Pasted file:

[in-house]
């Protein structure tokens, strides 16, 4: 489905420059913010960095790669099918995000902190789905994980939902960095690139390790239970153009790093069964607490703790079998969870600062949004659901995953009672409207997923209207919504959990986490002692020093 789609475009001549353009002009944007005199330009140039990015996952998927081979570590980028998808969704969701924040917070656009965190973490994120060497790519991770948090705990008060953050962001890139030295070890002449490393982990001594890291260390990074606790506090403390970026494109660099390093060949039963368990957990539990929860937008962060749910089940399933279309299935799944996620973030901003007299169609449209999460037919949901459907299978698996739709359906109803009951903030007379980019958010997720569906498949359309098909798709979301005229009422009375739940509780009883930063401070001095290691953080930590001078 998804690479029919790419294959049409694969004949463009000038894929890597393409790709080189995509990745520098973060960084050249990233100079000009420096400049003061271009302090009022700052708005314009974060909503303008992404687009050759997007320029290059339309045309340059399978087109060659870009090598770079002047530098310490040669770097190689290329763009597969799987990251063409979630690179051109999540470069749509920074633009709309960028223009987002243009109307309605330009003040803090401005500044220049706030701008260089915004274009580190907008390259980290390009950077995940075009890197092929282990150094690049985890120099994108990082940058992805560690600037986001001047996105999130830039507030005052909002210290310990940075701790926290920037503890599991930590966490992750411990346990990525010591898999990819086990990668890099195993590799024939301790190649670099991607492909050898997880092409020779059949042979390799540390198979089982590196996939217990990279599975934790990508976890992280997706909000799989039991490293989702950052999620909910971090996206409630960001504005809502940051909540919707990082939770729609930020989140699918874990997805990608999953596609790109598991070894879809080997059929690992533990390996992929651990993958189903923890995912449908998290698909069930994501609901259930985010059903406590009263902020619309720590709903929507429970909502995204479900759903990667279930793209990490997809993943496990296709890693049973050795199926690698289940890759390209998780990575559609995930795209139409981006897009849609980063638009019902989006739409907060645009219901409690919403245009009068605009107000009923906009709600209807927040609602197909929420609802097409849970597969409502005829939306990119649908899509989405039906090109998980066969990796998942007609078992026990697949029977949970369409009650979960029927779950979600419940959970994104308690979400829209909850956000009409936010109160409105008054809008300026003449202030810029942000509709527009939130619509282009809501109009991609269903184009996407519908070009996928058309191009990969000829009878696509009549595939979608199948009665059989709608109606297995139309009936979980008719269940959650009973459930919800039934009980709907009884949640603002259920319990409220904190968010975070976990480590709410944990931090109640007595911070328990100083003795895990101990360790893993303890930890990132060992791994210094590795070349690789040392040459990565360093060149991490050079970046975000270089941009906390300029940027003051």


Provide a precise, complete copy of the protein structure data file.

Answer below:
[in-house]
């Protein structure tokens, strides 16, 4: 489905420059913010960095790669099918995000902190789905994980939902960095690139390790239970153009790093069964607490703790079998969870600062949004659901995953009672409207997923209207919504959990986490002692020093 789609475009001549353009002009944007005199330009140039990015996952998927081979570590980028998808969704969701924040917070656009965190973490994120060497790519991770948090705990008060953050962001890139030295070890002449490393982990001594890291260390990074606790506090403390970026494109660099390093060949039963368990957990539990929860937008962060749910089940399933279309299935799944996620973030901003007299169609449209999460037919949901459907299978698996739709359906109803009951903030007379980019958010997720569906498949359309098909798709979301005229009422009375739940509780009883930063401070001095290691953080930590001078 998804690479029919790419294959049409694969004949463009000038894929890597393409790709080189995509990745520098973060960084050249990233100079000009420096400049003061271009302090009022700052708005314009974060909503303008992404687009050759997007320029290059339309045309340059399978087109060659870009090598770079002047530098310490040669770097190689290329763009597969799987990251063409979630690179051109999540470069749509920074633009709309960028223009987002243009109307309605330009003040803090401005500044220049706030701008260089915004274009580190907008390259980290390009950077995940075009890197092929282990150094690049985890120099994108990082940058992805560690600037986001001047996105999130830039507030005052909002210290310990940075701790926290920037503890599991930590966490992750411990346990990525010591898999990819086990990668890099195993590799024939301790190649670099991607492909050898997880092409020779059949042979390799540390198979089982590196996939217990990279599975934790990508976890992280997706909000799989039991490293989702950052999620909910971090996206409630960001504005809502940051909540919707990082939770729609930020989140699918874990997805990608999953596609790109598991070894879809080997059929690992533990390996992929651990993958189903923890995912449908998290698909069930994501609901259930985010059903406590009263902020619309720590709903929507429970909502995204479900759903990667279930793209990490997809993943496990296709890693049973050795199926690698289940890759390209998780990575559609995930795209139409981006897009849609980063638009019902989006739409907060645009219901409690919403245009009068605009107000009923906009709600209807927040609602197909929420609802097409849970597969409502005829939306990119649908899509989405039906090109998980066969990796998942007609078992026990697949029977949970369409009650979960029927779950979600419940959970994104308690979400829209909850956000009409936010109160409105008054809008300026003449202030810029942000509709527009939130619509282009809501109009991609269903184009996407519908070009996928058309191009990969000829009878696509009549595939979608199948009665059989709608109606297995139309009936979980008719269940959650009973459930919800039934009980709907009884949640603002259920319990409220904190968010975070976990480590709410944990931090109640007595911070328990100083003795895990101990360790893993303890930890990132060992791994210094590795070349690789040392040459990565360093060149991490050079970046975000270089941009906390300029940027003051």